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The influence of the press at the Asilomar conference 1975


Suggesting 'The Book of Man' at the Asilomar Conference 1975
Sydney Brenner Scientist
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At Asilomar, where I gave a talk — and again the recording of the talk exists there — I had in fact suggested something called the Book of Man. You have to realise that at that time we still did not know that genes contained introns. And what I'd thought was we would take all the genes and we would glue them down on a page of nitrocellulose and this would be the Book of Man and you could turn to page 48, line 23, word four, and there you'd have the gene for serum albumin written there. And so the concept that one could just get the genes by working with DNA was of course very much alive and of course being in Cambridge where Fred Sanger was sequencing DNA, realised that this is on the threshold of the new genetics. And the new genetics is then what I became extremely interested in.

South African Sydney Brenner (1927-2019) was awarded the Nobel Prize in Physiology or Medicine in 2002. His joint discovery of messenger RNA, and, in more recent years, his development of gene cloning, sequencing and manipulation techniques along with his work for the Human Genome Project have led to his standing as a pioneer in the field of genetics and molecular biology.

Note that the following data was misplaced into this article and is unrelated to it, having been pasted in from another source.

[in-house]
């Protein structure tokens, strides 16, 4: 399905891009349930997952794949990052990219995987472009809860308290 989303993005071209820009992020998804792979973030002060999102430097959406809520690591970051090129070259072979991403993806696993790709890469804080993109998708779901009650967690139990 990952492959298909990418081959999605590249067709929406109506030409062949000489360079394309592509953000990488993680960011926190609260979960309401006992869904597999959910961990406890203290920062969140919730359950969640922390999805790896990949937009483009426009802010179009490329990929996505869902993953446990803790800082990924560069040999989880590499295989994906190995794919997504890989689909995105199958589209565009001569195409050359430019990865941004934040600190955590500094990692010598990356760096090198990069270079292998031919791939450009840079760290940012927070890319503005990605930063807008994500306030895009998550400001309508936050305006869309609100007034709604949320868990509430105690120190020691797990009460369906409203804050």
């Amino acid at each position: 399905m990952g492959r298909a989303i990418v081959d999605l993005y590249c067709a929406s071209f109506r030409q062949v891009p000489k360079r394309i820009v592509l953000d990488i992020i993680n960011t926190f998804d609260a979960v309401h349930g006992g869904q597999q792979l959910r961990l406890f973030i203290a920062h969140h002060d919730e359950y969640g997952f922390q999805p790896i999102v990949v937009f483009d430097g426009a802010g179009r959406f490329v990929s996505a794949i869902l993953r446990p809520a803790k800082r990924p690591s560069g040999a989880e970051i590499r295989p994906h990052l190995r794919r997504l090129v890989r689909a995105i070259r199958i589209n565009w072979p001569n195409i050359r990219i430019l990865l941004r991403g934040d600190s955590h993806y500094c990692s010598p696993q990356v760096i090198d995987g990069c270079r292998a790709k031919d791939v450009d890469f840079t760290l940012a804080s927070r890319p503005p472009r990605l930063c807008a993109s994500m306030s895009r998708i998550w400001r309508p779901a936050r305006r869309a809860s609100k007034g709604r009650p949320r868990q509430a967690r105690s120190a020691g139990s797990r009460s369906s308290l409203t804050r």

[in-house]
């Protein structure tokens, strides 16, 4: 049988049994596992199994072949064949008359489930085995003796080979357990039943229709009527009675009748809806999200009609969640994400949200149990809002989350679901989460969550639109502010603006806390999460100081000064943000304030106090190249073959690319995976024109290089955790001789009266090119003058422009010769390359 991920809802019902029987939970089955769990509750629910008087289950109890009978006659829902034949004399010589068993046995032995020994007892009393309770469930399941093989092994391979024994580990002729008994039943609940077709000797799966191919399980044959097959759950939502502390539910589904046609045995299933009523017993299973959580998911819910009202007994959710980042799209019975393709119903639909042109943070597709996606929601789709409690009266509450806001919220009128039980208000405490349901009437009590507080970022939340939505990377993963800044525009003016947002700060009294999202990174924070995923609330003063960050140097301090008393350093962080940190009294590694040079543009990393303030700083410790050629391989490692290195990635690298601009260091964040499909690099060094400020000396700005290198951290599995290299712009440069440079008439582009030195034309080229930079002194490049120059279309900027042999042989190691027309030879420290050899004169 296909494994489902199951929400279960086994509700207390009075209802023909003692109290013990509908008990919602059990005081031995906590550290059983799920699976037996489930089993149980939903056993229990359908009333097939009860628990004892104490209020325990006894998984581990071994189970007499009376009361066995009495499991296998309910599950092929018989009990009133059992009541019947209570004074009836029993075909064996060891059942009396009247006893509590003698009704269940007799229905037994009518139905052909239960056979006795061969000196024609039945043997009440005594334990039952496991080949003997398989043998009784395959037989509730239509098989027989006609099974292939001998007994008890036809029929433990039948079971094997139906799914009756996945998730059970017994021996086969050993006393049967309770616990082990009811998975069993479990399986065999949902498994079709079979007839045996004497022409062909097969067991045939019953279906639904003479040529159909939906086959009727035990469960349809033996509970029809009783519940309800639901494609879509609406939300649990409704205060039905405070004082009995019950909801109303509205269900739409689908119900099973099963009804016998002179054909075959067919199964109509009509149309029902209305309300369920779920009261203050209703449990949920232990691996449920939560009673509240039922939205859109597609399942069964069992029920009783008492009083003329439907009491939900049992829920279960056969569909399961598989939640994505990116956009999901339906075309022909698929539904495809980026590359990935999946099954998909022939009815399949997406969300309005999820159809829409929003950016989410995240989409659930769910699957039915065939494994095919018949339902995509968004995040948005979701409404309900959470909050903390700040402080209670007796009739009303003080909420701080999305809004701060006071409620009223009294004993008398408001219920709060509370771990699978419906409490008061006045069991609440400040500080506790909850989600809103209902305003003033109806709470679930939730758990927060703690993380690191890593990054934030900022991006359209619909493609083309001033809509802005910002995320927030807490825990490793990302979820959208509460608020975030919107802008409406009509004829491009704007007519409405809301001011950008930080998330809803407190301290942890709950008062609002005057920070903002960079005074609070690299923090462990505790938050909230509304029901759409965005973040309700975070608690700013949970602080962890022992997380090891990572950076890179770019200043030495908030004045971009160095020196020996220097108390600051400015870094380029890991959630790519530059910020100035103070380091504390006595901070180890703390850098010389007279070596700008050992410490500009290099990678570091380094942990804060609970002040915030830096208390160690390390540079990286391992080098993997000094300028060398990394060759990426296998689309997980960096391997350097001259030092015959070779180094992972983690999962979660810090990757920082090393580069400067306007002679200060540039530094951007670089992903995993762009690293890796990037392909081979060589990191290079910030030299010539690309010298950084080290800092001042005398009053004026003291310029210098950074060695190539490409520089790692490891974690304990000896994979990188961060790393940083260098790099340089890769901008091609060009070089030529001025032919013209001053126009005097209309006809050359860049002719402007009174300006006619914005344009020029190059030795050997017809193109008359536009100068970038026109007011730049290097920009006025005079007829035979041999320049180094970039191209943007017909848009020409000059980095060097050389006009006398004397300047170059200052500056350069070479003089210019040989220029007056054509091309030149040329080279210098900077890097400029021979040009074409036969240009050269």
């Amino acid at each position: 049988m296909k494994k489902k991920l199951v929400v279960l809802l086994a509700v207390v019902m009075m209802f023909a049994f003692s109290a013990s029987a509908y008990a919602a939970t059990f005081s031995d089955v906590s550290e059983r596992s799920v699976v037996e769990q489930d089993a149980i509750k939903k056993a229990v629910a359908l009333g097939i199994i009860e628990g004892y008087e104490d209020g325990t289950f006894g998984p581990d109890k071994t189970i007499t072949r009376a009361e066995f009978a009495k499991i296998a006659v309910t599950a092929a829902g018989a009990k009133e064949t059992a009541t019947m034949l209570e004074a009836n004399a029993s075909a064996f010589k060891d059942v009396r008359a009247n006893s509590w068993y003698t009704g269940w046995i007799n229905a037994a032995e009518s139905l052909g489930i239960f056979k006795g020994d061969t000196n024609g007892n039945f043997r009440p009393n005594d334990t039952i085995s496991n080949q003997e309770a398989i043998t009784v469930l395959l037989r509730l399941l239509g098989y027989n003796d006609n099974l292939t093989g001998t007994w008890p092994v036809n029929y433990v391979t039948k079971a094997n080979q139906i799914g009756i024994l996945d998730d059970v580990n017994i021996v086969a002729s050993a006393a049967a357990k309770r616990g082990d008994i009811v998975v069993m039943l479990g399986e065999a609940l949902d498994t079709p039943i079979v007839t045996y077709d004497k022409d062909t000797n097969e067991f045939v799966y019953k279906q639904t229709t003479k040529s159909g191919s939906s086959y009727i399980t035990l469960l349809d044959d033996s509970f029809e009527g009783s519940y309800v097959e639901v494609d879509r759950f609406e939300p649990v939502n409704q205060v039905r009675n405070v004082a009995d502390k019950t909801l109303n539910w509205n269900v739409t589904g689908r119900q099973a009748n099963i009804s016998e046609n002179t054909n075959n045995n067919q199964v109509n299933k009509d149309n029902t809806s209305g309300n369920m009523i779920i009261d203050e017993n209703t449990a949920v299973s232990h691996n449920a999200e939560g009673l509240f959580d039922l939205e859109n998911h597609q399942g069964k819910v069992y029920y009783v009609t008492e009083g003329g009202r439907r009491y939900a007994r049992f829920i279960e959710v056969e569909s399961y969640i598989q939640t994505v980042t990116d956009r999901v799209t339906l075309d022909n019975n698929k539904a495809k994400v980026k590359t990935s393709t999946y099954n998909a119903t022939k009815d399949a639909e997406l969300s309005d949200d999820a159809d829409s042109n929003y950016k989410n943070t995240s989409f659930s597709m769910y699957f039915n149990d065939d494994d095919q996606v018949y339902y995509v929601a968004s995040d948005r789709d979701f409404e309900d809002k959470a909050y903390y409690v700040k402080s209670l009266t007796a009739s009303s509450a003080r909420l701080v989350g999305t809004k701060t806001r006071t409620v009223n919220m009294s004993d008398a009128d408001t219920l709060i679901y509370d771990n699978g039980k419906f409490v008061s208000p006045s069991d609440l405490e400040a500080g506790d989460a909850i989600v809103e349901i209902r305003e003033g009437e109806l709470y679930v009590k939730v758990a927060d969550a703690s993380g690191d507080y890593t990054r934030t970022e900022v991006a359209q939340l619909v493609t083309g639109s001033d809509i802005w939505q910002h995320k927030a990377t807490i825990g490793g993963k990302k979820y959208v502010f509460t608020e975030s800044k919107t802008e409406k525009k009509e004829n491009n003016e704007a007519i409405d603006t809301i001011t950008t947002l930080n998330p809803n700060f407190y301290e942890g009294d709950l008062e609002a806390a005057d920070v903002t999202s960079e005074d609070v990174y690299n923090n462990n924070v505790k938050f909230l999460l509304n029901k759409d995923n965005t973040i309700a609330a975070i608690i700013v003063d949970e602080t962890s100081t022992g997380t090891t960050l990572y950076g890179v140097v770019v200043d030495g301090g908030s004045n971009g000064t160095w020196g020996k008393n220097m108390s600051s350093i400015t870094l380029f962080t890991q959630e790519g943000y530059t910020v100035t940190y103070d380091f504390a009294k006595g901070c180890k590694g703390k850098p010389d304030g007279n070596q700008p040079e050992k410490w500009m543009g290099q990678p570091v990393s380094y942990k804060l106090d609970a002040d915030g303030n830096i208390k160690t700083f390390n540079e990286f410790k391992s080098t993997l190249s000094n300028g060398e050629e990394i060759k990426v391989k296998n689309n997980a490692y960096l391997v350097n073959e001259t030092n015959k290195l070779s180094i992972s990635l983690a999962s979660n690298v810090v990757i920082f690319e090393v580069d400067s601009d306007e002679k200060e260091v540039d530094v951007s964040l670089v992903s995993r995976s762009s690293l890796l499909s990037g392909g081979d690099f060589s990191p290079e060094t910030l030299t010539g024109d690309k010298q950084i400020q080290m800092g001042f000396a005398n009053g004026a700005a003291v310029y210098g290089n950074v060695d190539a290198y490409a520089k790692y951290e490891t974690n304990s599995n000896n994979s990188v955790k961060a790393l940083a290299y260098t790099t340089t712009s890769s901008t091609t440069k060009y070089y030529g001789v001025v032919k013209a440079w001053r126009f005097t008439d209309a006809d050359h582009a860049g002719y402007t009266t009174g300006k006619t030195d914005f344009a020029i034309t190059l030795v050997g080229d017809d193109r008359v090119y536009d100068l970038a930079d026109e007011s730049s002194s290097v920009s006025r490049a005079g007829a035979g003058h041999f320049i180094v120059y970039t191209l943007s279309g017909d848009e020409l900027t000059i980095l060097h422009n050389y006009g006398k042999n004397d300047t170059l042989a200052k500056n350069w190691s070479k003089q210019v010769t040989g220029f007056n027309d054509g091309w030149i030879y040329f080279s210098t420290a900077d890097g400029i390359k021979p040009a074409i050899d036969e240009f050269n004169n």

Listeners: Lewis Wolpert

Lewis Wolpert is Professor of Biology as Applied to Medicine in the Department of Anatomy and Developmental Biology of University College, London. His research interests are in the mechanisms involved in the development of the embryo. He was originally trained as a civil engineer in South Africa but changed to research in cell biology at King's College, London in 1955. He was made a Fellow of the Royal Society in 1980 and awarded the CBE in 1990. He was made a Fellow of the Royal Society of Literature in 1999. He has presented science on both radio and TV and for five years was Chairman of the Committee for the Public Understanding of Science.



Listen to Lewis Wolpert at Web of Stories



Duration: 1 minute, 8 seconds

Date story recorded: April-May 1994

Date story went live: 29 September 2010